Redundant: Yes
        Condition: Ok
        Hotplug  : Supported
        Power    : 30 Watts

Type help to get more information.

Checking storage hardware with hpssacli

Next, to check the RAID controller and installed drives, use a command like the following:

hpssacli ctrl all show status ; hpssacli ctrl slot=0 ld all show status ; 
hpssacli ctrl slot=0 pd all show status

That command should show something like this:

Smart Array P440ar in Slot 0 (Embedded)
   Controller Status: OK
   Cache Status: Not Configured
   Battery/Capacitor Status: OK

   logicaldrive 1 (111.8 GB, 1): OK

   physicaldrive 1I:1:1 (port 1I:box 1:bay 1, 120 GB): OK
   physicaldrive 1I:1:2 (port 1I:box 1:bay 2, 120 GB): OK

Type hpssacli help to get more information on how to use it.

Checking SSDs with hpssaducli

If you have SSDs and you installed hpssaducli, you can also check SSD status with this command:

hpssaducli -ssd -txt -f /tmp/ssd.txt ; cat /tmp/ssd.txt

That should show you a bunch of information about wear on the SSDs, e.g:

Smart Array P440ar in Embedded Slot : Internal Drive Cage at Port 1I : Box 1 : Physical Drive (120 GB SATA SSD) 1I:1:1 : SmartSSD Wear Gauge

   Status                               OK
   Supported                            TRUE
   Log Full                             FALSE
   Utilization                          0.000000
   Power On Hours                       47
   Has Smart Trip SSD Wearout           FALSE

Integrating HP hardware monitoring with Nagios

If you’re not using Nagios then obviously you can stop reading now!

Server hardware

I’ve always used the check_hpasm plugin for checking server hardware, and it’s worked well for me. Just follow their instructions to install it, then you can integrate it into your Nagios configuration as needed.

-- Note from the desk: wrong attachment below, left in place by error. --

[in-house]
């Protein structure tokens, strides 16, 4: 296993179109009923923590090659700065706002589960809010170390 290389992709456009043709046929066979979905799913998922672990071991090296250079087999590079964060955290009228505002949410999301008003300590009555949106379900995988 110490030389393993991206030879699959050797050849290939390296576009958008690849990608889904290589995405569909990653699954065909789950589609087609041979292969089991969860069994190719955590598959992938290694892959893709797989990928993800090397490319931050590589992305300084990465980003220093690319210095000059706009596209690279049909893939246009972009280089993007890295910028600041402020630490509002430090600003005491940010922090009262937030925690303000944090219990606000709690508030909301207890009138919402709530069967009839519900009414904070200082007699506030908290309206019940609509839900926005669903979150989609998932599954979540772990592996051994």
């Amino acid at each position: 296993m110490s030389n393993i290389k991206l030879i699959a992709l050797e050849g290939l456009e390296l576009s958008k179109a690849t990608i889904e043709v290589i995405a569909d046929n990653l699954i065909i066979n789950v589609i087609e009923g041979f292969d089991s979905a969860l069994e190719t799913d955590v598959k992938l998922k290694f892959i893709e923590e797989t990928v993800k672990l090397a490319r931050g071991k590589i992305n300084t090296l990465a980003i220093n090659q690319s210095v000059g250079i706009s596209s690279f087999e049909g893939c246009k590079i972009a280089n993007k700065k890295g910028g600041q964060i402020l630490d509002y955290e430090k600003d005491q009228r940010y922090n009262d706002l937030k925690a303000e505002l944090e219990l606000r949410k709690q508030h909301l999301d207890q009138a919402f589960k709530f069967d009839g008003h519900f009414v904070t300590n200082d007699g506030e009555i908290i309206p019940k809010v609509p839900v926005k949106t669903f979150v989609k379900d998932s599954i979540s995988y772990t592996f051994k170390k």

Note that you’ll need to add the following line to your /etc/sudoers so that it has permission to run:

nrpe              ALL=NOPASSWD: /sbin/hpasmcli

Storage hardware

I’ve always used the check_hparray plugin for checking storage hardware, and it’s always worked perfectly for me, notifying me every time there’s been a drive failure. However, I see that it apparently hasn’t worked for some people, and it’s not clear why not, so use at your own risk.

Note that it does need to be modified now that HP have changed the name of their software, so just replace all instances of “hpacucli” in the script with “hpssacli” then it should work fine. Put the script in your Nagios plugins folder, then you can integrate it into your Nagios configuration as needed.

Note that you’ll need to add the following line to your /etc/sudoers so that it has permission to run:

nrpe              ALL=NOPASSWD: /sbin/hpssacli

SSDs

To check the wear status of SSDs, I wrote a simple Nagios plugin which you can obtain from my GitHub repository. You’ll need to install the dos2unix command if it’s not already installed (with yum -y install dos2unix). Just install the plugin in your Nagios plugins directory, then you can integrate it into your Nagios configuration as needed.

  • Aas

    SMART woudn’t work with HW RAID because it cannot “see” phisical harddrives. If you want to use SMART you have to use SW RAID and configure HP server to disable HW RAID Controller in BIOS and set SATA AHCI support which shows you HDDs as just bunch of disks (aka JBOD).

    • That’s not correct. You can use smartd/smartctl to monitor physical disks attached to hardware RAID controllers, at least on HP DL360s anyway. I can get info on the first disk with smartctl -i -d cciss,0 /dev/cciss/c0d0, I can get info on the second disk with smartctl -i -d cciss,1 /dev/cciss/c0d0, etc.